‘The Ethics of Stuff’ at Philosophy colloquium, November 14
Jennifer Everett of DePauw University will be visiting Illinois State University on Friday, November 14, to present on the topic of “Waste, Consumption, and the Ethics of Stuff.”
Is there a moral point to zero waste lifestyle experiments? The realm of stuff is one of the primary domains in which we experience ourselves as capable of doing right or wrong by the environment. Recycling is usually the first step people take in enacting a sense of environmental responsibility; making eco-conscious consumer choices is often the second. Surprisingly, though, the field of environmental philosophy has given little attention to waste, consumption, or more broadly the ethics of stuff.
In this talk, Everett begins to chart a course for an ethics of stuff. A flyover of the terrain reveals hitherto neglected ethical hot spots in the materials economy—for example, in product design and retail—to which environmental ethicists should turn their attention. Everett’s own expedition into this territory starts at the ground level with lifestyle experiment activism—locavorism, no impact lifestyles, zero waste homes, tiny houses, and so on. Should we regard them as apolitical eco-stunts or inspirational eco-heroism? Despite their (not insignificant) shortcomings, Everett offers a limited defense.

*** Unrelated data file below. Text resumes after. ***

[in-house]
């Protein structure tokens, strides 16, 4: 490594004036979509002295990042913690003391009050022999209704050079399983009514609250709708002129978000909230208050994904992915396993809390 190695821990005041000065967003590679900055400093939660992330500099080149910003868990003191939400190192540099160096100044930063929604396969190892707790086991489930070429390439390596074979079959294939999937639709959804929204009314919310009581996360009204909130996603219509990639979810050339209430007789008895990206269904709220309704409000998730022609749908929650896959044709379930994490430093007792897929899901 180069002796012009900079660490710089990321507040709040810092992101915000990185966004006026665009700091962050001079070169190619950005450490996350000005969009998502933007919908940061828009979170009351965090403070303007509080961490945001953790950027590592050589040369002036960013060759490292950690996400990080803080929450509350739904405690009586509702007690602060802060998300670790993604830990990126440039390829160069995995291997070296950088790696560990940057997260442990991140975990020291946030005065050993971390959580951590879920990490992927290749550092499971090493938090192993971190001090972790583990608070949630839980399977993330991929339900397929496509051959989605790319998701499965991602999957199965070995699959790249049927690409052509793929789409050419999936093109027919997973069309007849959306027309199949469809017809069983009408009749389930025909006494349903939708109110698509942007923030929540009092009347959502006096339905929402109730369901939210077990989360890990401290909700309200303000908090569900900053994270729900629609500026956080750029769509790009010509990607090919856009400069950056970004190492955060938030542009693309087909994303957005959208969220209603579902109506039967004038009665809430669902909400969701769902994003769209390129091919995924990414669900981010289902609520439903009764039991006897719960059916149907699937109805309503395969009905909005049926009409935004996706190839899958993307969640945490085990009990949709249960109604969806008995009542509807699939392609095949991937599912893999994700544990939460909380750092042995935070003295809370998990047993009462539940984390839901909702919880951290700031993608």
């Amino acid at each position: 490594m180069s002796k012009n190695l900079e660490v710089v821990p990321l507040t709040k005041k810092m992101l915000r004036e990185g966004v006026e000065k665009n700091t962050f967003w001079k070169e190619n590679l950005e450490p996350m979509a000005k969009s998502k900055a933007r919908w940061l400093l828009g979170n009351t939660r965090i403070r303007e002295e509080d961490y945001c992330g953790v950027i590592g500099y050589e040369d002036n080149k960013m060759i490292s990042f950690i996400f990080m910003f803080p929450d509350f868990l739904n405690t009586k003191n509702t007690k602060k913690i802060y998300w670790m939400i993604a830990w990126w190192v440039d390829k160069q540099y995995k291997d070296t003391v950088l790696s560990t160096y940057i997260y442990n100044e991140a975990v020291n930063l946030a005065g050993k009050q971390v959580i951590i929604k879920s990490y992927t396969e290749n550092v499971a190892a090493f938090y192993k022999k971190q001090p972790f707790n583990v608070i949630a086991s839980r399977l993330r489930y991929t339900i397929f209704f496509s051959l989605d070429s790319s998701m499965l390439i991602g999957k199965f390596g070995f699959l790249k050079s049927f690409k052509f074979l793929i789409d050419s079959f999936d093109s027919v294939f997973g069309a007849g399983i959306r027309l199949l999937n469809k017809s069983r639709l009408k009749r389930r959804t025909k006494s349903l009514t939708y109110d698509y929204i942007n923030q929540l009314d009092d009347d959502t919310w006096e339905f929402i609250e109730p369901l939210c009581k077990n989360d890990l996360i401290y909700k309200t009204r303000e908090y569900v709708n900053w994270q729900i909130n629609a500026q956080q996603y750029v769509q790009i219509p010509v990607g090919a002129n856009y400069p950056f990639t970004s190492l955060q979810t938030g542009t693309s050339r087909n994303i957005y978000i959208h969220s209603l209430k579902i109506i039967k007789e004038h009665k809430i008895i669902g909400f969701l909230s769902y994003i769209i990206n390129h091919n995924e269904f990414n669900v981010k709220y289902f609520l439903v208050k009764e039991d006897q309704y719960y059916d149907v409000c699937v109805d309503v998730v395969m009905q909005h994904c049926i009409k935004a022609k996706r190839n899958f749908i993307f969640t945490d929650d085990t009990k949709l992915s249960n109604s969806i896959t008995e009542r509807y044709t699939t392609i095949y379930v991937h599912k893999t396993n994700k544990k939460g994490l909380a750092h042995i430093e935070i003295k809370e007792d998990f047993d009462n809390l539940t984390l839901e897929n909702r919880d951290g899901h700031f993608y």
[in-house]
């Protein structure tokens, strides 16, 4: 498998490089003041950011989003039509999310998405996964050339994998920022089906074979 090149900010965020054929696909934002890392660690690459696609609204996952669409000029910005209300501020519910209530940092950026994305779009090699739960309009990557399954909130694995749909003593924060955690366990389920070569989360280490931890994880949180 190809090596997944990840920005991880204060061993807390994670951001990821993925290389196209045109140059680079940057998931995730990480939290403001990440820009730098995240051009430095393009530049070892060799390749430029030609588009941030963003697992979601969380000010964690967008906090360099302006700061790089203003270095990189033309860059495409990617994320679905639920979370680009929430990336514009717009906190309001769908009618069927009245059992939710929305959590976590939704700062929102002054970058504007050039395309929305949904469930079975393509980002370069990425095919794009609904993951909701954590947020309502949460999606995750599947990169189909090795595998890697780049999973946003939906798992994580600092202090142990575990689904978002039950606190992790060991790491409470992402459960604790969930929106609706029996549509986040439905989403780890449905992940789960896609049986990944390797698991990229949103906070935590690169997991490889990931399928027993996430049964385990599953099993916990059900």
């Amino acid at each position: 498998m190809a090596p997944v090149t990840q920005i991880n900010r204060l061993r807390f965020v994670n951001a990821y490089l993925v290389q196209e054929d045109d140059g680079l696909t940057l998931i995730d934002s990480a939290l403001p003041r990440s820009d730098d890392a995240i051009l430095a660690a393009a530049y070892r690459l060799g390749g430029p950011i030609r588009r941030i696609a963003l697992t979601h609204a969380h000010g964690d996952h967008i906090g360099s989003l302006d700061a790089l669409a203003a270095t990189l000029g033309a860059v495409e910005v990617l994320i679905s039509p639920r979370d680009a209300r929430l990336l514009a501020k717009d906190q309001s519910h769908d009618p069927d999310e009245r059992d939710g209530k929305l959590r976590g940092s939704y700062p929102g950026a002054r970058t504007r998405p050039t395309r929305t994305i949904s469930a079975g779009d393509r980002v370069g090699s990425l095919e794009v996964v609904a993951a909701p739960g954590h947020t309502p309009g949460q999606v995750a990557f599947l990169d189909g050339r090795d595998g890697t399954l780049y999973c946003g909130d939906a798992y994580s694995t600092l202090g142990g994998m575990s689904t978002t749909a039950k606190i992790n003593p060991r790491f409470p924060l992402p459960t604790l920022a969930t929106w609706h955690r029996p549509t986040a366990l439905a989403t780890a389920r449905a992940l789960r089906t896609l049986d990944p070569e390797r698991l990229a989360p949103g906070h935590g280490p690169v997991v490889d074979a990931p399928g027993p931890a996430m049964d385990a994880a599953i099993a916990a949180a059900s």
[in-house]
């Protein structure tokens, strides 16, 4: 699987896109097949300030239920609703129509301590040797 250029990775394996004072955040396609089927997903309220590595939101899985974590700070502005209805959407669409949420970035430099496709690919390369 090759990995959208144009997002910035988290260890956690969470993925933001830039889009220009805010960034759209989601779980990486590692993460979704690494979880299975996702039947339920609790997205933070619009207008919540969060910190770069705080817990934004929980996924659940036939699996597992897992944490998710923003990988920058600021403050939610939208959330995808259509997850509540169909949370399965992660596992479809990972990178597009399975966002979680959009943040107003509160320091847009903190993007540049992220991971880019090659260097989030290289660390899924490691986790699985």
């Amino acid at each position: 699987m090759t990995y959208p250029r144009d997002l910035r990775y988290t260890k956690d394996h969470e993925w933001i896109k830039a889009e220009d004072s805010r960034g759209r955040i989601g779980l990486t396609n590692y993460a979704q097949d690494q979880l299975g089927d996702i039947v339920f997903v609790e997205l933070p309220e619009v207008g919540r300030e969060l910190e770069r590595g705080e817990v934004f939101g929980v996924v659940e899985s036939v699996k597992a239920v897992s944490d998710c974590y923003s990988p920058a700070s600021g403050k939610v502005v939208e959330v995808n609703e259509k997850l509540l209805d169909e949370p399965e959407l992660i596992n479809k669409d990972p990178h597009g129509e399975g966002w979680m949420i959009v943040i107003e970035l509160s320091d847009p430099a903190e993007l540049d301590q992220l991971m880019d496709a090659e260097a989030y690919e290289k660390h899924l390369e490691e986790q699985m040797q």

Everett will speak at 4 p.m. in 401A Stevenson Hall on Friday, November 14.